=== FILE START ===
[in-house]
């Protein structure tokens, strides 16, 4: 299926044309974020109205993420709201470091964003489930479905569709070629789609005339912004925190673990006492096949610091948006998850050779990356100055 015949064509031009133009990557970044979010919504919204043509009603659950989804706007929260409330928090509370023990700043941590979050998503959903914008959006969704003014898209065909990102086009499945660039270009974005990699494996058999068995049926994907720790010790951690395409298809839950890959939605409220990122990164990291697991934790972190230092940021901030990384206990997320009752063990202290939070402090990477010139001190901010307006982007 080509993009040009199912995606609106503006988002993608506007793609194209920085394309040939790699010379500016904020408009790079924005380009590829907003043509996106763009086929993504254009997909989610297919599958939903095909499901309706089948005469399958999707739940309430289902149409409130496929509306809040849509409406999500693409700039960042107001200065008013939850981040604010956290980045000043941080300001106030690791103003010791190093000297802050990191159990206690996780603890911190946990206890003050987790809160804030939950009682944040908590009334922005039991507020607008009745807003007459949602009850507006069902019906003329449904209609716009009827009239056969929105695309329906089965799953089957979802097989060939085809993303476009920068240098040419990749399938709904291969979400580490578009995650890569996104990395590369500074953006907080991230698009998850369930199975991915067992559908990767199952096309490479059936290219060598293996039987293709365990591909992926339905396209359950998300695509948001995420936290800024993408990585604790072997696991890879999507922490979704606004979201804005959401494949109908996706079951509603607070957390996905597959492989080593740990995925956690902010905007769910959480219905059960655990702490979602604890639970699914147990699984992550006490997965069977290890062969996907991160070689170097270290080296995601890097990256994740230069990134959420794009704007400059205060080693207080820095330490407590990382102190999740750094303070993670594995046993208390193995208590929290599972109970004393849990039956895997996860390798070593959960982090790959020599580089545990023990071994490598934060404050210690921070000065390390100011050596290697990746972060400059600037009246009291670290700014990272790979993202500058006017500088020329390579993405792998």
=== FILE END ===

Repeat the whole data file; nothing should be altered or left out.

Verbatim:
[in-house]
């Protein structure tokens, strides 16, 4: 299926044309974020109205993420709201470091964003489930479905569709070629789609005339912004925190673990006492096949610091948006998850050779990356100055 015949064509031009133009990557970044979010919504919204043509009603659950989804706007929260409330928090509370023990700043941590979050998503959903914008959006969704003014898209065909990102086009499945660039270009974005990699494996058999068995049926994907720790010790951690395409298809839950890959939605409220990122990164990291697991934790972190230092940021901030990384206990997320009752063990202290939070402090990477010139001190901010307006982007 080509993009040009199912995606609106503006988002993608506007793609194209920085394309040939790699010379500016904020408009790079924005380009590829907003043509996106763009086929993504254009997909989610297919599958939903095909499901309706089948005469399958999707739940309430289902149409409130496929509306809040849509409406999500693409700039960042107001200065008013939850981040604010956290980045000043941080300001106030690791103003010791190093000297802050990191159990206690996780603890911190946990206890003050987790809160804030939950009682944040908590009334922005039991507020607008009745807003007459949602009850507006069902019906003329449904209609716009009827009239056969929105695309329906089965799953089957979802097989060939085809993303476009920068240098040419990749399938709904291969979400580490578009995650890569996104990395590369500074953006907080991230698009998850369930199975991915067992559908990767199952096309490479059936290219060598293996039987293709365990591909992926339905396209359950998300695509948001995420936290800024993408990585604790072997696991890879999507922490979704606004979201804005959401494949109908996706079951509603607070957390996905597959492989080593740990995925956690902010905007769910959480219905059960655990702490979602604890639970699914147990699984992550006490997965069977290890062969996907991160070689170097270290080296995601890097990256994740230069990134959420794009704007400059205060080693207080820095330490407590990382102190999740750094303070993670594995046993208390193995208590929290599972109970004393849990039956895997996860390798070593959960982090790959020599580089545990023990071994490598934060404050210690921070000065390390100011050596290697990746972060400059600037009246009291670290700014990272790979993202500058006017500088020329390579993405792998």